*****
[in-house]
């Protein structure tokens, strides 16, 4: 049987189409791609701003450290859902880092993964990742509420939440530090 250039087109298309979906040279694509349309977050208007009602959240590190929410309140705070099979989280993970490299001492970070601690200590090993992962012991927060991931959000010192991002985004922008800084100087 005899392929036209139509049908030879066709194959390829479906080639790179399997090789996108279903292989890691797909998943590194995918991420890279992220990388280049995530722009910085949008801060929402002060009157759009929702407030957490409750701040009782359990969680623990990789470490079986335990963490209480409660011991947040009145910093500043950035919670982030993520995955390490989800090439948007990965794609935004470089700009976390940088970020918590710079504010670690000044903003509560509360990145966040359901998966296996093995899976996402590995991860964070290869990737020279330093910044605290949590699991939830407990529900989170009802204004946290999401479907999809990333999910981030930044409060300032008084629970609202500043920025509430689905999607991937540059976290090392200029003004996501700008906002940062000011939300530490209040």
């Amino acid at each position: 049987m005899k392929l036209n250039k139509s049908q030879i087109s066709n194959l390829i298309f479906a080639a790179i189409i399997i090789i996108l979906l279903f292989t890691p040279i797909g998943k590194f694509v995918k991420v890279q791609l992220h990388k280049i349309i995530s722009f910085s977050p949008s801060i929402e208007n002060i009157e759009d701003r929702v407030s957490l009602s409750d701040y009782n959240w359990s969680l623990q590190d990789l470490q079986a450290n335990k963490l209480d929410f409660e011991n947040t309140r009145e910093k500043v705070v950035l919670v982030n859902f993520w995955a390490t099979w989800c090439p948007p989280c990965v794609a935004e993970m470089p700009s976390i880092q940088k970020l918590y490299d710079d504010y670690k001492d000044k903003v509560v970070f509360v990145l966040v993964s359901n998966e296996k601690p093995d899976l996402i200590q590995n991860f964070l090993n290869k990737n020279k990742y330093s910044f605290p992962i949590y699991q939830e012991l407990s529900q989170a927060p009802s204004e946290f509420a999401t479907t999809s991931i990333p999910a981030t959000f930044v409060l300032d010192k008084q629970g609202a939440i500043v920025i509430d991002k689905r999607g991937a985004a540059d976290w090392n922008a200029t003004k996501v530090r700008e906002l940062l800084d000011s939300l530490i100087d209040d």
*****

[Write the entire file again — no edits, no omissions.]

[in-house]
């Protein structure tokens, strides 16, 4: 049987189409791609701003450290859902880092993964990742509420939440530090 250039087109298309979906040279694509349309977050208007009602959240590190929410309140705070099979989280993970490299001492970070601690200590090993992962012991927060991931959000010192991002985004922008800084100087 005899392929036209139509049908030879066709194959390829479906080639790179399997090789996108279903292989890691797909998943590194995918991420890279992220990388280049995530722009910085949008801060929402002060009157759009929702407030957490409750701040009782359990969680623990990789470490079986335990963490209480409660011991947040009145910093500043950035919670982030993520995955390490989800090439948007990965794609935004470089700009976390940088970020918590710079504010670690000044903003509560509360990145966040359901998966296996093995899976996402590995991860964070290869990737020279330093910044605290949590699991939830407990529900989170009802204004946290999401479907999809990333999910981030930044409060300032008084629970609202500043920025509430689905999607991937540059976290090392200029003004996501700008906002940062000011939300530490209040």
């Amino acid at each position: 049987m005899k392929l036209n250039k139509s049908q030879i087109s066709n194959l390829i298309f479906a080639a790179i189409i399997i090789i996108l979906l279903f292989t890691p040279i797909g998943k590194f694509v995918k991420v890279q791609l992220h990388k280049i349309i995530s722009f910085s977050p949008s801060i929402e208007n002060i009157e759009d701003r929702v407030s957490l009602s409750d701040y009782n959240w359990s969680l623990q590190d990789l470490q079986a450290n335990k963490l209480d929410f409660e011991n947040t309140r009145e910093k500043v705070v950035l919670v982030n859902f993520w995955a390490t099979w989800c090439p948007p989280c990965v794609a935004e993970m470089p700009s976390i880092q940088k970020l918590y490299d710079d504010y670690k001492d000044k903003v509560v970070f509360v990145l966040v993964s359901n998966e296996k601690p093995d899976l996402i200590q590995n991860f964070l090993n290869k990737n020279k990742y330093s910044f605290p992962i949590y699991q939830e012991l407990s529900q989170a927060p009802s204004e946290f509420a999401t479907t999809s991931i990333p999910a981030t959000f930044v409060l300032d010192k008084q629970g609202a939440i500043v920025i509430d991002k689905r999607g991937a985004a540059d976290w090392n922008a200029t003004k996501v530090r700008e906002l940062l800084d000011s939300l530490i100087d209040d």